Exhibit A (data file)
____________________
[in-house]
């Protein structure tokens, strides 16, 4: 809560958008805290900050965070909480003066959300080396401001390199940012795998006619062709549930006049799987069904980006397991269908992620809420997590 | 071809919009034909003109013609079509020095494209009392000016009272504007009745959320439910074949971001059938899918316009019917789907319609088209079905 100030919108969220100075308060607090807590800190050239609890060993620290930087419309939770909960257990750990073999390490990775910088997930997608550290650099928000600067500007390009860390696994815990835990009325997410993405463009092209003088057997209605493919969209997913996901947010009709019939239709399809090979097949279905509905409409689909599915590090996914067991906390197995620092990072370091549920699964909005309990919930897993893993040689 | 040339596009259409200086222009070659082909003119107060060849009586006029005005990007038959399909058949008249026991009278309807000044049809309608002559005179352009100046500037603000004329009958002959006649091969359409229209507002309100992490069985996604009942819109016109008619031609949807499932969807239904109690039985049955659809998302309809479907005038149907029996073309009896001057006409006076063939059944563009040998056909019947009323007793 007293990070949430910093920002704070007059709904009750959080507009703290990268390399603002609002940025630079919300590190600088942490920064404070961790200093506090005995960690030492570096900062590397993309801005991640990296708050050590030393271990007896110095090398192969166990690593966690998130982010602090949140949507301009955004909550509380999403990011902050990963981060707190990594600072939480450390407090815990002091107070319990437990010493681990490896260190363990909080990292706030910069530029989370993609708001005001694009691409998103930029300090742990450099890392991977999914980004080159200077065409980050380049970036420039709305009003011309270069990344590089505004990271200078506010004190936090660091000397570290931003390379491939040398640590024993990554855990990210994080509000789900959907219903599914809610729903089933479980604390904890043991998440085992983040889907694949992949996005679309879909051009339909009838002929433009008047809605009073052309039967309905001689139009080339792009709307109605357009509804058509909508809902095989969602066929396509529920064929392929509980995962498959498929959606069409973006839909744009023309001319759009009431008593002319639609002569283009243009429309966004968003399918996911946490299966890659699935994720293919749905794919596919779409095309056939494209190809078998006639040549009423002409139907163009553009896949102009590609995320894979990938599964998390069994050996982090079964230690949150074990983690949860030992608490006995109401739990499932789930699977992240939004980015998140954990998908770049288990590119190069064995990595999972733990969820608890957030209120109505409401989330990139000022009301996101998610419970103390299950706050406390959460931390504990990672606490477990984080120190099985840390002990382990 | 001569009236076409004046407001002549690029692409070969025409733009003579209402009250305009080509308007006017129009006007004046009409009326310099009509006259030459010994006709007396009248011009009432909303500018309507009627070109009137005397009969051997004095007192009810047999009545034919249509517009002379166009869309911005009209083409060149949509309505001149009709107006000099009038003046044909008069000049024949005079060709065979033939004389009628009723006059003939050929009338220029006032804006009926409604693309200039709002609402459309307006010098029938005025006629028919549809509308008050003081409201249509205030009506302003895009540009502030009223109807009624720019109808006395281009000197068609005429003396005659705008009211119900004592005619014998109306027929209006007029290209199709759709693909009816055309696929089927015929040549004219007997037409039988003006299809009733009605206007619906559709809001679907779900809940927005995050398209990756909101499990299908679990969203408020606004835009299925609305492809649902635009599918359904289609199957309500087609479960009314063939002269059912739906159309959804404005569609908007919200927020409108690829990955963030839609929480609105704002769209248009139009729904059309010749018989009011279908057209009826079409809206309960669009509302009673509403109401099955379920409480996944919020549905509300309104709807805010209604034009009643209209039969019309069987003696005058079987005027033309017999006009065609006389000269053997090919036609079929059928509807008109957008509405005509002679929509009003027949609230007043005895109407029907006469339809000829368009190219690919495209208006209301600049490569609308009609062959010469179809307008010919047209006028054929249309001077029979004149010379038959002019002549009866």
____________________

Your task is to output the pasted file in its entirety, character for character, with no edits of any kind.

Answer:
[in-house]
């Protein structure tokens, strides 16, 4: 809560958008805290900050965070909480003066959300080396401001390199940012795998006619062709549930006049799987069904980006397991269908992620809420997590 | 071809919009034909003109013609079509020095494209009392000016009272504007009745959320439910074949971001059938899918316009019917789907319609088209079905 100030919108969220100075308060607090807590800190050239609890060993620290930087419309939770909960257990750990073999390490990775910088997930997608550290650099928000600067500007390009860390696994815990835990009325997410993405463009092209003088057997209605493919969209997913996901947010009709019939239709399809090979097949279905509905409409689909599915590090996914067991906390197995620092990072370091549920699964909005309990919930897993893993040689 | 040339596009259409200086222009070659082909003119107060060849009586006029005005990007038959399909058949008249026991009278309807000044049809309608002559005179352009100046500037603000004329009958002959006649091969359409229209507002309100992490069985996604009942819109016109008619031609949807499932969807239904109690039985049955659809998302309809479907005038149907029996073309009896001057006409006076063939059944563009040998056909019947009323007793 007293990070949430910093920002704070007059709904009750959080507009703290990268390399603002609002940025630079919300590190600088942490920064404070961790200093506090005995960690030492570096900062590397993309801005991640990296708050050590030393271990007896110095090398192969166990690593966690998130982010602090949140949507301009955004909550509380999403990011902050990963981060707190990594600072939480450390407090815990002091107070319990437990010493681990490896260190363990909080990292706030910069530029989370993609708001005001694009691409998103930029300090742990450099890392991977999914980004080159200077065409980050380049970036420039709305009003011309270069990344590089505004990271200078506010004190936090660091000397570290931003390379491939040398640590024993990554855990990210994080509000789900959907219903599914809610729903089933479980604390904890043991998440085992983040889907694949992949996005679309879909051009339909009838002929433009008047809605009073052309039967309905001689139009080339792009709307109605357009509804058509909508809902095989969602066929396509529920064929392929509980995962498959498929959606069409973006839909744009023309001319759009009431008593002319639609002569283009243009429309966004968003399918996911946490299966890659699935994720293919749905794919596919779409095309056939494209190809078998006639040549009423002409139907163009553009896949102009590609995320894979990938599964998390069994050996982090079964230690949150074990983690949860030992608490006995109401739990499932789930699977992240939004980015998140954990998908770049288990590119190069064995990595999972733990969820608890957030209120109505409401989330990139000022009301996101998610419970103390299950706050406390959460931390504990990672606490477990984080120190099985840390002990382990 | 001569009236076409004046407001002549690029692409070969025409733009003579209402009250305009080509308007006017129009006007004046009409009326310099009509006259030459010994006709007396009248011009009432909303500018309507009627070109009137005397009969051997004095007192009810047999009545034919249509517009002379166009869309911005009209083409060149949509309505001149009709107006000099009038003046044909008069000049024949005079060709065979033939004389009628009723006059003939050929009338220029006032804006009926409604693309200039709002609402459309307006010098029938005025006629028919549809509308008050003081409201249509205030009506302003895009540009502030009223109807009624720019109808006395281009000197068609005429003396005659705008009211119900004592005619014998109306027929209006007029290209199709759709693909009816055309696929089927015929040549004219007997037409039988003006299809009733009605206007619906559709809001679907779900809940927005995050398209990756909101499990299908679990969203408020606004835009299925609305492809649902635009599918359904289609199957309500087609479960009314063939002269059912739906159309959804404005569609908007919200927020409108690829990955963030839609929480609105704002769209248009139009729904059309010749018989009011279908057209009826079409809206309960669009509302009673509403109401099955379920409480996944919020549905509300309104709807805010209604034009009643209209039969019309069987003696005058079987005027033309017999006009065609006389000269053997090919036609079929059928509807008109957008509405005509002679929509009003027949609230007043005895109407029907006469339809000829368009190219690919495209208006209301600049490569609308009609062959010469179809307008010919047209006028054929249309001077029979004149010379038959002019002549009866």